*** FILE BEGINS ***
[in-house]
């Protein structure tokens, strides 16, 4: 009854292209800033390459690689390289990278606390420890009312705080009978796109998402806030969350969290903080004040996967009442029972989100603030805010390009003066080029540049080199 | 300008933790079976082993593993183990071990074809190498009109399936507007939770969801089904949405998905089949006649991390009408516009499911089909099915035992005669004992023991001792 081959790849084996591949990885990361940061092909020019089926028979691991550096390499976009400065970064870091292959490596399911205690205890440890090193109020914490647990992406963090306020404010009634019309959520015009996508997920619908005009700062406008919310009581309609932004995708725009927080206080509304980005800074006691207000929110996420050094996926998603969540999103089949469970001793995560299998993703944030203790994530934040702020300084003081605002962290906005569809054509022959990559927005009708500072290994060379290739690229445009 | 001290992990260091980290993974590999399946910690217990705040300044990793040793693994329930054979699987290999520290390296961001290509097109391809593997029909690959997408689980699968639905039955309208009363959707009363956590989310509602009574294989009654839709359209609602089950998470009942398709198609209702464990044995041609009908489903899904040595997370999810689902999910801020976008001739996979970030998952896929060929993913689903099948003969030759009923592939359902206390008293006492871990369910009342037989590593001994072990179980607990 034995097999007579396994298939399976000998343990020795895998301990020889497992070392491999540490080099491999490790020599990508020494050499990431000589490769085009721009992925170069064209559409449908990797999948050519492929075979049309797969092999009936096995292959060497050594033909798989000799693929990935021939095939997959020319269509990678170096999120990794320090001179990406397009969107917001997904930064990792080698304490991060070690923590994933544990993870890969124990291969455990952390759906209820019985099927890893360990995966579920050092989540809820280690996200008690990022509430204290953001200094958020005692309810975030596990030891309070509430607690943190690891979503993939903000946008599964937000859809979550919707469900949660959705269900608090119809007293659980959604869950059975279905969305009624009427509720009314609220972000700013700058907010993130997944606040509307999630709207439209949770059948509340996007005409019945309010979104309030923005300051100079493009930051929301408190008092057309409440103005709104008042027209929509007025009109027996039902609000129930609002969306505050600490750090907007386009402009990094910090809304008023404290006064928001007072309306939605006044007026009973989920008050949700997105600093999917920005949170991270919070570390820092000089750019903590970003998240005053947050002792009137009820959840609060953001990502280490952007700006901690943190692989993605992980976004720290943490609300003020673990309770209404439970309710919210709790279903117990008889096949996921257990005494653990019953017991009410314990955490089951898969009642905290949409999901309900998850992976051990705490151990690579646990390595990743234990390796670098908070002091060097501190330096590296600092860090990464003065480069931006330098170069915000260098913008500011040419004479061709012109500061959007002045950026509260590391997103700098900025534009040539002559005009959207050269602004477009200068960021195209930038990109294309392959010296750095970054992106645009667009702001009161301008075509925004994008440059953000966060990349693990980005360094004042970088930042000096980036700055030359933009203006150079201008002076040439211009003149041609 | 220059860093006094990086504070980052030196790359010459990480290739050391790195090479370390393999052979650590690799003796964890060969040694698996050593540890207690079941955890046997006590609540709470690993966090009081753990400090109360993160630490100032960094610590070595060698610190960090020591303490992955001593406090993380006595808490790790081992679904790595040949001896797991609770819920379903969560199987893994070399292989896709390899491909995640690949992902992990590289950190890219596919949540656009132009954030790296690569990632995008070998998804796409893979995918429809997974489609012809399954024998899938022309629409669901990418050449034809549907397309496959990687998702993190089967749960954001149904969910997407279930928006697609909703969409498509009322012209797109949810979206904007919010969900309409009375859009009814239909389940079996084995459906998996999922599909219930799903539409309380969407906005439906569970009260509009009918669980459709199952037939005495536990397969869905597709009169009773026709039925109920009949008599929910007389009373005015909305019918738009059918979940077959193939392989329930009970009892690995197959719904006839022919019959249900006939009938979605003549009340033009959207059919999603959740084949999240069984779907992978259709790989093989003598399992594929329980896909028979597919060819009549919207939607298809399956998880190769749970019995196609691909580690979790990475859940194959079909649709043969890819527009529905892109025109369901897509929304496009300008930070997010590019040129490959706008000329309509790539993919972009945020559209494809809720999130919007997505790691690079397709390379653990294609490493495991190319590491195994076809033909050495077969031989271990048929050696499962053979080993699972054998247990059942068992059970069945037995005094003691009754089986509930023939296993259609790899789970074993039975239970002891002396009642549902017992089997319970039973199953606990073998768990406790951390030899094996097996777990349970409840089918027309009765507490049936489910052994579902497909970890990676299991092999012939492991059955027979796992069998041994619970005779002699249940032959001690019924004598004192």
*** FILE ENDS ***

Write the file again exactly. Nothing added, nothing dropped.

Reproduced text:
[in-house]
């Protein structure tokens, strides 16, 4: 009854292209800033390459690689390289990278606390420890009312705080009978796109998402806030969350969290903080004040996967009442029972989100603030805010390009003066080029540049080199 | 300008933790079976082993593993183990071990074809190498009109399936507007939770969801089904949405998905089949006649991390009408516009499911089909099915035992005669004992023991001792 081959790849084996591949990885990361940061092909020019089926028979691991550096390499976009400065970064870091292959490596399911205690205890440890090193109020914490647990992406963090306020404010009634019309959520015009996508997920619908005009700062406008919310009581309609932004995708725009927080206080509304980005800074006691207000929110996420050094996926998603969540999103089949469970001793995560299998993703944030203790994530934040702020300084003081605002962290906005569809054509022959990559927005009708500072290994060379290739690229445009 | 001290992990260091980290993974590999399946910690217990705040300044990793040793693994329930054979699987290999520290390296961001290509097109391809593997029909690959997408689980699968639905039955309208009363959707009363956590989310509602009574294989009654839709359209609602089950998470009942398709198609209702464990044995041609009908489903899904040595997370999810689902999910801020976008001739996979970030998952896929060929993913689903099948003969030759009923592939359902206390008293006492871990369910009342037989590593001994072990179980607990 034995097999007579396994298939399976000998343990020795895998301990020889497992070392491999540490080099491999490790020599990508020494050499990431000589490769085009721009992925170069064209559409449908990797999948050519492929075979049309797969092999009936096995292959060497050594033909798989000799693929990935021939095939997959020319269509990678170096999120990794320090001179990406397009969107917001997904930064990792080698304490991060070690923590994933544990993870890969124990291969455990952390759906209820019985099927890893360990995966579920050092989540809820280690996200008690990022509430204290953001200094958020005692309810975030596990030891309070509430607690943190690891979503993939903000946008599964937000859809979550919707469900949660959705269900608090119809007293659980959604869950059975279905969305009624009427509720009314609220972000700013700058907010993130997944606040509307999630709207439209949770059948509340996007005409019945309010979104309030923005300051100079493009930051929301408190008092057309409440103005709104008042027209929509007025009109027996039902609000129930609002969306505050600490750090907007386009402009990094910090809304008023404290006064928001007072309306939605006044007026009973989920008050949700997105600093999917920005949170991270919070570390820092000089750019903590970003998240005053947050002792009137009820959840609060953001990502280490952007700006901690943190692989993605992980976004720290943490609300003020673990309770209404439970309710919210709790279903117990008889096949996921257990005494653990019953017991009410314990955490089951898969009642905290949409999901309900998850992976051990705490151990690579646990390595990743234990390796670098908070002091060097501190330096590296600092860090990464003065480069931006330098170069915000260098913008500011040419004479061709012109500061959007002045950026509260590391997103700098900025534009040539002559005009959207050269602004477009200068960021195209930038990109294309392959010296750095970054992106645009667009702001009161301008075509925004994008440059953000966060990349693990980005360094004042970088930042000096980036700055030359933009203006150079201008002076040439211009003149041609 | 220059860093006094990086504070980052030196790359010459990480290739050391790195090479370390393999052979650590690799003796964890060969040694698996050593540890207690079941955890046997006590609540709470690993966090009081753990400090109360993160630490100032960094610590070595060698610190960090020591303490992955001593406090993380006595808490790790081992679904790595040949001896797991609770819920379903969560199987893994070399292989896709390899491909995640690949992902992990590289950190890219596919949540656009132009954030790296690569990632995008070998998804796409893979995918429809997974489609012809399954024998899938022309629409669901990418050449034809549907397309496959990687998702993190089967749960954001149904969910997407279930928006697609909703969409498509009322012209797109949810979206904007919010969900309409009375859009009814239909389940079996084995459906998996999922599909219930799903539409309380969407906005439906569970009260509009009918669980459709199952037939005495536990397969869905597709009169009773026709039925109920009949008599929910007389009373005015909305019918738009059918979940077959193939392989329930009970009892690995197959719904006839022919019959249900006939009938979605003549009340033009959207059919999603959740084949999240069984779907992978259709790989093989003598399992594929329980896909028979597919060819009549919207939607298809399956998880190769749970019995196609691909580690979790990475859940194959079909649709043969890819527009529905892109025109369901897509929304496009300008930070997010590019040129490959706008000329309509790539993919972009945020559209494809809720999130919007997505790691690079397709390379653990294609490493495991190319590491195994076809033909050495077969031989271990048929050696499962053979080993699972054998247990059942068992059970069945037995005094003691009754089986509930023939296993259609790899789970074993039975239970002891002396009642549902017992089997319970039973199953606990073998768990406790951390030899094996097996777990349970409840089918027309009765507490049936489910052994579902497909970890990676299991092999012939492991059955027979796992069998041994619970005779002699249940032959001690019924004598004192």